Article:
I just watched Misty Copeland give Jimmy Kimmel a ballet class, and this is what I learned: Misty Copeland is a nicer, more graceful and open hearted person than I will ever be.
I’m not sure quite what it was about the segment that particularly got my goat, which you can watch here, but for me it hopped straight over spoof and right into disrespect in a way that, say, French and Saunders never did. But me not knowing doesn’t make for a very good post, so let’s work our way through some of the issues going on here.
Disclaimer: I’ve never watched a full Jimmy Kimmel. I’ve seen other clips on YouTube that other people have highlighted as particularly good. Perhaps it works better in context? For that reason I’m leaving aside discussion of Guillermo as a character, and I’m not going to comment on the wider aims and scope of the program. Just the clip.
Perhaps it’s the men in tutus getting out of the taxi? Dear Jimmy, NO-ONE wears those any more. The one-piece pink tutu combo might be a nice dress-up outfit for a 5 year-old, but you were wearing a practice skirt. A practice skirt that, I note, had been spritzed and sprayed to stick up the wrong way – you put effort into making that skirt look bad Jimmy Kimmel. Also, why do we still have this idea that men in tutus are intrinsically hilarious? Or that men even wear tutus to go take class… that ANYONE wears a tutu to go take class in? Did you think you needed to look any more silly than you were already going to?
Before anyone starts, yes I know this is supposed to be a spoof piece. We’re all supposed to laugh at the famous guy who fails completely at doing ballet, and fails so completely that he doesn’t even know what clothes to wear. So ok, I’ll let the skirt drop and lets go on with the class.
The steps you were doing. Good lord. Again, were you so convinced you’d look too good doing plies and tendus you had to go straight for the leg whacking? I mean, I can kind of forgive you if this was an excuse to let Misty show off her moves, but there’s an arrogance to it, and to my mind you’d actually have looked sillier trying to hold an extension – which you might have tried – than striving and failing for something utterly and completely beyond your competence.
But no, then you had to go and put on the pointe shoes. There’s an odd messing with gender thing you’re doing here Jimmy Kimmel, and I’m not really sure what you’re hoping to achieve. Do you think it’s just so hilariously unthinkable that men would do pointe? They’ve been doing it in the Royal Ballet’s repertoire since the 70s. Also, the Trocs would like to have a word with you. Are you trying to show that what Misty Copeland does is super hard? So why are you working so hard to be ill at ease? Guillermo isn’t comfortable – he’s in pain and he says so – so what’s with you?
Your side speech, Jimmy Kimmel, says that you’re a master of ballet. But Misty’s speech is just the opposite: today, ballet died. There’s too much conflict in how you’re acting towards the ballet, towards Misty Copeland, and what you’re saying about what you’re doing.
I feel like you went for the stupidly unobtainable because you didn’t want to be funny failing at something more basic – and perhaps this gets at why I take issue with this little segment of yours. When you turn up in the tights, and you put on the pointe shoes, you set the bar so high that excuse yourself from attention, effort or generosity towards ballet in general and Misty Copeland in particular. French and Saunders, in the name of humour, worked really hard to understand the traditions and conventions of the world they were stepping into, which is why it’s screamingly funny for dancers and non-dancers alike. You used Misty Copeland to get a cheap laugh out of cross-dressing.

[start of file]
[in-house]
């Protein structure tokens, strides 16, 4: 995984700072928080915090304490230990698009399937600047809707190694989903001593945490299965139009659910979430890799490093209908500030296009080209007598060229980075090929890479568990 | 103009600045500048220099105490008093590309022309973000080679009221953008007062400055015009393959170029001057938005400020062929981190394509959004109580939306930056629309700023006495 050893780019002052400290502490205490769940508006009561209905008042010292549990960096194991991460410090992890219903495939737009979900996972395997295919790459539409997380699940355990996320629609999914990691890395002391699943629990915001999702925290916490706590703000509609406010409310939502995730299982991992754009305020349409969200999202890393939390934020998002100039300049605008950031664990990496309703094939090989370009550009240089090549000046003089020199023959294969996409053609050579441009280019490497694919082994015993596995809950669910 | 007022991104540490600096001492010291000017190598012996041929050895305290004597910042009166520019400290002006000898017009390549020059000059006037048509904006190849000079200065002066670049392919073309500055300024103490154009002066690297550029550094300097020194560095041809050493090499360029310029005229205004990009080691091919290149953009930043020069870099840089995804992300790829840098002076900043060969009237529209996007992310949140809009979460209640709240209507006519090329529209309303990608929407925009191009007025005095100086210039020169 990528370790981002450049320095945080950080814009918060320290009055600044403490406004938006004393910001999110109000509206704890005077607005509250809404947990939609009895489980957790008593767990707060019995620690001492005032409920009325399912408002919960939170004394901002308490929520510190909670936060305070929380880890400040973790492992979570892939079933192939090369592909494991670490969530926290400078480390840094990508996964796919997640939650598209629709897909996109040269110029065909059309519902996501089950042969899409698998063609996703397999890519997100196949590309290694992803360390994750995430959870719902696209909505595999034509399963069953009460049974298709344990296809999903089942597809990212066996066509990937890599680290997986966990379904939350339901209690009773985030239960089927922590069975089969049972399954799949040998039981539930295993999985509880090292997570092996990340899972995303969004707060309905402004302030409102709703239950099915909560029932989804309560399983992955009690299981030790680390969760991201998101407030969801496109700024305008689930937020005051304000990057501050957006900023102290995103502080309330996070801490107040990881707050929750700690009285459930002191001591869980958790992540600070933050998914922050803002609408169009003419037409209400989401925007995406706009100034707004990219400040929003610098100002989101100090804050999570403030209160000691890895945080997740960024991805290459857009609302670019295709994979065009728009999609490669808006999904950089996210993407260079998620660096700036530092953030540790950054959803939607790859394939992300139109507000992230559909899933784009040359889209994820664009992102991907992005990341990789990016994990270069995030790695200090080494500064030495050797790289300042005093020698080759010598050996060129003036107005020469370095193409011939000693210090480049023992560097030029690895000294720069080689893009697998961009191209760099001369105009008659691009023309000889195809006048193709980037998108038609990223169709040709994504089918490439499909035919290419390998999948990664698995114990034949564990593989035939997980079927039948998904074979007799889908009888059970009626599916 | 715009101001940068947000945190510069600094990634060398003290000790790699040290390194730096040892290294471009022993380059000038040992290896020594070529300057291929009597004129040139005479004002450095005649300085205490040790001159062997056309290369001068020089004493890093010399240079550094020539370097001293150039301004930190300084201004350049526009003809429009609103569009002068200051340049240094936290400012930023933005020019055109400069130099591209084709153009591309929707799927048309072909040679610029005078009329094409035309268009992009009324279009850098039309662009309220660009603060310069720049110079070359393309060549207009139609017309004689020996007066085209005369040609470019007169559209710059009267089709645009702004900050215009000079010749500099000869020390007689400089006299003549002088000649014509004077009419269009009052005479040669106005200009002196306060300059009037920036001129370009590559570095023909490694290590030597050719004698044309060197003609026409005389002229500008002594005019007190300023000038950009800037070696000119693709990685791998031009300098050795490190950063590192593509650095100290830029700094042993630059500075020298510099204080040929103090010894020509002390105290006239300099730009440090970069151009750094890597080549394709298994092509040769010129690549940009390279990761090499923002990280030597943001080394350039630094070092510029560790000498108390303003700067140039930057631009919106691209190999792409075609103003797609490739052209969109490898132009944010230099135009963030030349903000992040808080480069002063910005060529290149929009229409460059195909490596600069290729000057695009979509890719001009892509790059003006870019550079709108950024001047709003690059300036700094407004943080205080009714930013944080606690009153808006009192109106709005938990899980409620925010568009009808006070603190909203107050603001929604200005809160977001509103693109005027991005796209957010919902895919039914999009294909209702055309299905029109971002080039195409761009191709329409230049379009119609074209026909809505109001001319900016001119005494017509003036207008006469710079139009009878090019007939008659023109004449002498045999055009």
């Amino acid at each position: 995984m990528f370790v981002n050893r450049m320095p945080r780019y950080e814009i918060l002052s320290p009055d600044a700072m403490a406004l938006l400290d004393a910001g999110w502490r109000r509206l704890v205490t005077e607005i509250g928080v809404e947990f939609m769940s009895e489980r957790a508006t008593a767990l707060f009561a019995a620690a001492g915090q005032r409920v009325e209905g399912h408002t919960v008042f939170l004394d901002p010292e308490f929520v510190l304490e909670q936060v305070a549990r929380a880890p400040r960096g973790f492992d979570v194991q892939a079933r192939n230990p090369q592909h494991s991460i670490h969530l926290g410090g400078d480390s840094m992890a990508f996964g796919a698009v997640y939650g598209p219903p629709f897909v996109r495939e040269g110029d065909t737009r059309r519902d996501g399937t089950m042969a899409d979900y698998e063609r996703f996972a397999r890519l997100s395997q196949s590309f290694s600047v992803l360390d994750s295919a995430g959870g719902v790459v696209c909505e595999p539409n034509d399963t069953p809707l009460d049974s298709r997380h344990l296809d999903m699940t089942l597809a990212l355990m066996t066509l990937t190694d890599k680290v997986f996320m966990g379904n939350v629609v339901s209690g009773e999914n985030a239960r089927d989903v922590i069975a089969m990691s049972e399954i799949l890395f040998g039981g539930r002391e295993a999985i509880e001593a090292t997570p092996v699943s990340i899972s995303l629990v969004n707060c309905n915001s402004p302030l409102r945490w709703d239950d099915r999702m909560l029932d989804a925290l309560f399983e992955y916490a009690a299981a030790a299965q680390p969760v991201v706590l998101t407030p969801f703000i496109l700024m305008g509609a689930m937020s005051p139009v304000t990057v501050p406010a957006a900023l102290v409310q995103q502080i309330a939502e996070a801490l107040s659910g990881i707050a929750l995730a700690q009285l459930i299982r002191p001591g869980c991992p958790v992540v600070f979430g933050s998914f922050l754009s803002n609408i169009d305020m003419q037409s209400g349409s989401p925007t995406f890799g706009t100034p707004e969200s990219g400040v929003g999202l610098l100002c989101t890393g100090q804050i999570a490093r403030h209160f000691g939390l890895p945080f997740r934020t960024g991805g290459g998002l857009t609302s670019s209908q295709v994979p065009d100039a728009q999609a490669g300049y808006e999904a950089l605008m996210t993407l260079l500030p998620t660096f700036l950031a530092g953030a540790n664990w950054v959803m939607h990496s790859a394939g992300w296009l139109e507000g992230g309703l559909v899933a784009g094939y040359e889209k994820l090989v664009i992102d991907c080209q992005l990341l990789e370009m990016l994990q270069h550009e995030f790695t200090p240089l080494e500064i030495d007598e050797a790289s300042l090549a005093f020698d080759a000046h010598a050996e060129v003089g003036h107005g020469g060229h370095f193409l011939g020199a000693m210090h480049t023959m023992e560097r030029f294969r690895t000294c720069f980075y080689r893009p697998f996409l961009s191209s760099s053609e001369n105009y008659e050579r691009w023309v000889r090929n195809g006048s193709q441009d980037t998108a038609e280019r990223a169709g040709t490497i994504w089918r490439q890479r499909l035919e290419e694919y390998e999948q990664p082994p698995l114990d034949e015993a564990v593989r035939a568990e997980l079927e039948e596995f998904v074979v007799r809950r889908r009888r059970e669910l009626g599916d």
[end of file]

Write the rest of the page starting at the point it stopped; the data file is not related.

There is no kind of dance that you can master on the first try, but I feel like only ballet smiles and nods and allows celebrities to pretend that they can be excused the effort. Ballet smiles, opens its doors, and puts a company on stage in a routine choreographed so that you can look terrible at doing ballet. In the same costume you went to class in – hell, you even did exactly the same steps. When you use ballet like that you cement it as this rarefied, elitist thing that no-one but the experts can possibly attempt, and you do a disservice to other dance forms, and to every amateur out there who does ballet for the sweaty, riotous joy of it.
Misty Copeland. Gloriously beautiful Misty Copeland, role model for so many young people out there in ballet and outside… your message all along has been that you should grit your teeth and work for the thing you want to do, even when everyone tells you its unobtainable. I realise you probably didn’t have much choice when some rich tv guy comes along and hands you a script where he has do precisely no work whatsoever, so I’m not blaming you. In fact, I’m sorry you had to put up with such a shallow use of your many talents. I don’t blame the dancer in the Free People ad. either, who was probably just trying to earn a salary, although I do have plenty to say to the people who wrote the storyboard pitching her as a professional, rather than an enthusiastic hobbyist.
But dear TV, and dear Jimmy Kimmel. Do better. Don’t treat any kind of dance as something you can use for a cheap gag, or a poetic moment, or a background shot without being prepared to actually respect what it is we do. Respect that people might want to get something from the dance as well as watching you laze around failing at it. Work a bit harder, and if you don’t know how to do that? Ask a dancer.